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This is my first post. I write about my mother who was diagnosed with MCI in 2013, after various tests (and ruling out other things). She is 78, and lives with my father, who now "organizes" pretty much all of the day-to-day household things, and is very patiently, but constantly, having to remind her of what's going on. Her memory has worsened over the last year, and I really wonder how she would manage on her own. I also suspect that at GP/clinic appointments, the extent of problems is underestimated because together they manage, and my father perhaps doesn't let on how much she relies on him. I think we could now be in the realms of dementia, but realize the decline is a continuum and I am unsure of what the official distinction or threshold between MCI and dementia is. She is not due another follow-up at the clinic until March, but I think one might be appropriate sooner, and am quite prepared to instigate this if need be. My father is very wary of her moods, and reluctant to "upset" her, or to "lie to her".
I am considering phoning/emailing their GP and telling him my concerns, and suggesting he has her reassessed. I may have to do this behind my parents' back. Would there be any advantage to getting a dementia diagnosis? Medication? Support? Any advice, thoughts, comments welcome.

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I guess I would question as to what your objective is. Is it to determine if some meds that are designed for dementia might help her? If so, I would first research those meds. They include Namenda and Aricept. Here's a link about them.
http://www.alz.org/alzheimers_disease_standard_prescriptions.asp

I would suspect that you would have to go through a full battery of tests in order to determine if she has actual dementia and the stage to start on these meds. I would encourage you to read a lot about them. Perhaps discuss details about them with a doctor who prescribes them. They are not as effective as you might think, from what I have learned. They may have modest results, but do have side effects, as Blannie stated above. The decision to take the meds would be up to her and/or her Healthcare POA. Does your dad have that?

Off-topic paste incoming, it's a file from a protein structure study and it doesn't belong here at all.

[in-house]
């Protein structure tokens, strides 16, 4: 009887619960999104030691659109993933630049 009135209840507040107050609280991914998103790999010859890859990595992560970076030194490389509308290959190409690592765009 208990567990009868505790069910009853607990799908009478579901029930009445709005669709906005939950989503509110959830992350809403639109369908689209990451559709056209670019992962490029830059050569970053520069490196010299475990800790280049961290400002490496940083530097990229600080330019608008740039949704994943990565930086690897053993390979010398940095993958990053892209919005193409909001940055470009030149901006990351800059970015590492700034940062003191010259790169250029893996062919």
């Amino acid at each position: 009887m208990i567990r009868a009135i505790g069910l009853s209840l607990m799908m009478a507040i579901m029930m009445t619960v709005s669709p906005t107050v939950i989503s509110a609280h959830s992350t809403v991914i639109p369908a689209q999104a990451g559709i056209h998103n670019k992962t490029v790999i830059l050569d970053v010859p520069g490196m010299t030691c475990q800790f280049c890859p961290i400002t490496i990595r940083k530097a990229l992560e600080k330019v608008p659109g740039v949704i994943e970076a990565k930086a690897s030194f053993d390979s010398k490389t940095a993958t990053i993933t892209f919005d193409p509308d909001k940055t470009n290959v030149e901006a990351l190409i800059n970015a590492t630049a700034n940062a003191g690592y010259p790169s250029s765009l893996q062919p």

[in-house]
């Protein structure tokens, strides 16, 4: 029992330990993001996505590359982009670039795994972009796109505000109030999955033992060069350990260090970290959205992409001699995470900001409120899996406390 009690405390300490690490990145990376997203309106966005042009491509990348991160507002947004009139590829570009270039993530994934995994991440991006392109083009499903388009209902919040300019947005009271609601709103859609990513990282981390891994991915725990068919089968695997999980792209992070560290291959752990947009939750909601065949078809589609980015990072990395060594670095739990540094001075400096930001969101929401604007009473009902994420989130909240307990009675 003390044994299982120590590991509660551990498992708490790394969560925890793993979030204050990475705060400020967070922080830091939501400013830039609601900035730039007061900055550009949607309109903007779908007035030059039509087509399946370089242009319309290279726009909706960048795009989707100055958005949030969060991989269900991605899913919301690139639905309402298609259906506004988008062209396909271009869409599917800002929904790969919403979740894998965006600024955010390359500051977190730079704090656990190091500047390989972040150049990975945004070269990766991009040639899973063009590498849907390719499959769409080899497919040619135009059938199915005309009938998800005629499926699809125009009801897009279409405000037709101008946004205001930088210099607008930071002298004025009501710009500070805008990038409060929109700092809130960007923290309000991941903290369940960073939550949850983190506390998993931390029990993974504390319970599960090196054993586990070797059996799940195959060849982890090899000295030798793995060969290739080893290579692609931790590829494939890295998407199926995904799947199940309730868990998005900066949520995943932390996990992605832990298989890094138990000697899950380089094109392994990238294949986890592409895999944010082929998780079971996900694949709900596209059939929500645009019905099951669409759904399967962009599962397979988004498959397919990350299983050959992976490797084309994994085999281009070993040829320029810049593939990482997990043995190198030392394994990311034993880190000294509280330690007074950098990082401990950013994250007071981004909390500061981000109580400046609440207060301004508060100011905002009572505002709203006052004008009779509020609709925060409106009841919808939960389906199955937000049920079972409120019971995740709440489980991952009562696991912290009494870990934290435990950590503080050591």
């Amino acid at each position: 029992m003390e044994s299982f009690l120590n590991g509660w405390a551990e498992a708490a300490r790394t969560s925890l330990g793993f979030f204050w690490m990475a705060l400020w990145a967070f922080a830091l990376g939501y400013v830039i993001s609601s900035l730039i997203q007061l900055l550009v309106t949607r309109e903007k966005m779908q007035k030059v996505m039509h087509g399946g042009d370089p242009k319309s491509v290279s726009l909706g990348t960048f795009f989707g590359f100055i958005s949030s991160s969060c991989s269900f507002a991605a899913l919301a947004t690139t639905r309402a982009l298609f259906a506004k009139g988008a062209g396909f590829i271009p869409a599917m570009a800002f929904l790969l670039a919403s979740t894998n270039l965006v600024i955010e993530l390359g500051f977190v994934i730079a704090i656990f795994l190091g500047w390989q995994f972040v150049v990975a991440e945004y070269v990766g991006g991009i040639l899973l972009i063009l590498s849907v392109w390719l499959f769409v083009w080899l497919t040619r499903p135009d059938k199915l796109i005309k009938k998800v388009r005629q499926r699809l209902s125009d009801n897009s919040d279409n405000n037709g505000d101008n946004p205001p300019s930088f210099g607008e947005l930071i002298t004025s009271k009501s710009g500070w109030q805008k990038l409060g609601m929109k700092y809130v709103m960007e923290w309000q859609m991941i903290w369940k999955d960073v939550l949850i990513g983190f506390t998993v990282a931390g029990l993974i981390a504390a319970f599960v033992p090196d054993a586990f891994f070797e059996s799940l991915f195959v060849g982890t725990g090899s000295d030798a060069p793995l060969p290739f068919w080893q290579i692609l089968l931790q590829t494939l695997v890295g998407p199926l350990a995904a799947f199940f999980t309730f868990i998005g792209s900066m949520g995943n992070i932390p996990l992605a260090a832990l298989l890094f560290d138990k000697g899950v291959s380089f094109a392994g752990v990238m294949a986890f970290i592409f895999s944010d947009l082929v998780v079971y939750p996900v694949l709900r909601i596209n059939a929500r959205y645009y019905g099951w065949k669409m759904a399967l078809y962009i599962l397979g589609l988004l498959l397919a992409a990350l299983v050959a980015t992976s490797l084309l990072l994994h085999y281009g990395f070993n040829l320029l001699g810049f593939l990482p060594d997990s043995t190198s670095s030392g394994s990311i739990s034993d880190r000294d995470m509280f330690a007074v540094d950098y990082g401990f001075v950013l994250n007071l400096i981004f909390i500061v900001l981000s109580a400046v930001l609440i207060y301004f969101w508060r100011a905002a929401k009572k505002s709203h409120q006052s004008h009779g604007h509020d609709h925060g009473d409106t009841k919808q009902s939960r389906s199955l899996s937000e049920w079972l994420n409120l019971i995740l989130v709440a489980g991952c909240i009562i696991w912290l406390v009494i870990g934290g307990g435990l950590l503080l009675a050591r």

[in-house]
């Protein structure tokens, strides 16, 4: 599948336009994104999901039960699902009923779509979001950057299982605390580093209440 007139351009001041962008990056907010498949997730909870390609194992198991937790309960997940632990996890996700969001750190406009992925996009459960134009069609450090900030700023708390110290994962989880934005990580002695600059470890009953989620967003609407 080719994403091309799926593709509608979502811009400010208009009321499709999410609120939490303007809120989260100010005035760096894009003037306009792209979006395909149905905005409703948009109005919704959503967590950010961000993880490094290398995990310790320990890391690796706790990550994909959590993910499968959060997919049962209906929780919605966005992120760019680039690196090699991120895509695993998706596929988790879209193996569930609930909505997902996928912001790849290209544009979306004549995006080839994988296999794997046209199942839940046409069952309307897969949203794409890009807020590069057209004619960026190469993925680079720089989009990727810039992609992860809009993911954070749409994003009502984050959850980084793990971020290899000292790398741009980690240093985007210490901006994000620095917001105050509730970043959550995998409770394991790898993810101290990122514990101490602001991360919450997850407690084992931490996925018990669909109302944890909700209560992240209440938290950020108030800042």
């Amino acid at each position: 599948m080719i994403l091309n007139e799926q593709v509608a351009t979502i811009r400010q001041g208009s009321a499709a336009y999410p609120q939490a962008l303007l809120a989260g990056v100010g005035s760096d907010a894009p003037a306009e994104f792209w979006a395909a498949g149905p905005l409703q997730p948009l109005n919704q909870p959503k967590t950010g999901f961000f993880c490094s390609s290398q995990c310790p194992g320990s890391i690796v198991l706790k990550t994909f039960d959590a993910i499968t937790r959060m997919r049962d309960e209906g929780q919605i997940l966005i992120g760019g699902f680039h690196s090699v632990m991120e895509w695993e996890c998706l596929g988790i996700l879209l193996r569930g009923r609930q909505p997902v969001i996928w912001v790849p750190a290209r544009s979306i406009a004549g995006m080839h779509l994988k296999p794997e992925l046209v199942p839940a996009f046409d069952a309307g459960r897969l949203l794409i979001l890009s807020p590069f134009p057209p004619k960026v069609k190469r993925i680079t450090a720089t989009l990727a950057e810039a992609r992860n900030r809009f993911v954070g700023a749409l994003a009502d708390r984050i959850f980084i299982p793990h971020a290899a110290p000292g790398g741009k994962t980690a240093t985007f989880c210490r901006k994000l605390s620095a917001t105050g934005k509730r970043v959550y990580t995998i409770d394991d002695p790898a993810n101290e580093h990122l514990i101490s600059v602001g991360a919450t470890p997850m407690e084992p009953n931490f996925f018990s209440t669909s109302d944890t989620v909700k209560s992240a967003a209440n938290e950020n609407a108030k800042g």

I would certainly make sure your mom has signed a Durable Power of Attorney, Healthcare POA, Living Will, etc., if she is still competent to sign them. I would make sure there is an alternate, in case your dad becomes unable to serve. I'd get his documents signed too, in case he becomes unable to attend to his affairs.

If medication is not the objective, then I'm not sure what benefit a further diagnosis would have. Some people need the diagnosis in order to get benefits, entry into a Memory Care facility, disability, etc. You say she has already had a battery of tests, so I would assume they have ruled out infections, brain tumors, medication interactions, etc.

I've read other opinions here that it's good to go through all tests to get a definite diagnosis, but I'm just not sure how you use that information in some cases. Perhaps others here can state their opinion on it. Did she see a neurologist and have a neuropsychological exam, MRI, etc.?

If you think your dad's job taking care of your mom is too much on him, then I would discuss bringing in outside help, if that is a possibility or taking her to a senior care facility for a few hours per day so he can have some time to relax. It can be very tiring to be with a person who constantly repeats things, paces, etc.

If you are close to considering placement into a facility, then certainly, a diagnosis and evaluation of her abilities would be required.
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I'm not sure what that would get you. If your dad won't speak up, you pushing the issue will just unite your dad and your mom against you. I'd try to build a bridge to your dad, so that he knows when things are too much for him, he can let you know and you'll be there to support him. That's how I'd approach it.
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Yes Mild Cognitive Impariment. Dad is her carer . I am not. But he .. well read what I wrote.... so should I call them to push this whole thing along?
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Oops - did you mean mild cognitive impairment? LOL, sorry if I misread your post.
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I don't know that there's a direct connection between a myocardial infarction (heart attack - assuming that's what you mean by MCI) and dementia, unless the patient was without oxygen for a long period of time. My mom has heart issues (atrial fib, congestive heart failure {CHF}) and is on meds to slow her heart and regulate the rhythm. I believe those meds have led to her poor short-term memory and her problem-solving skills are gone. But she's still able to live on her own, with a lot of help from me, because she has a very set routine. And her personality hasn't changed, i.e. she's not depressed or anxious and doesn't have any kind of sleep disturbances or hallucinations.

I've never had her diagnosed with dementia - there are medications that a doctor can prescribe if your mom has Alzheimers, but it seems that they all have side effects and only marginal value overall.

If your mom's basic personality changes, then medications can help with anxiety or depression. I'd try to get your dad alone to talk about how he's doing and if he's concerned. My dad, while alive, minimized mom's lack of short-term memory. I don't know if he didn't see it, or didn't want to believe it. I think that's common.
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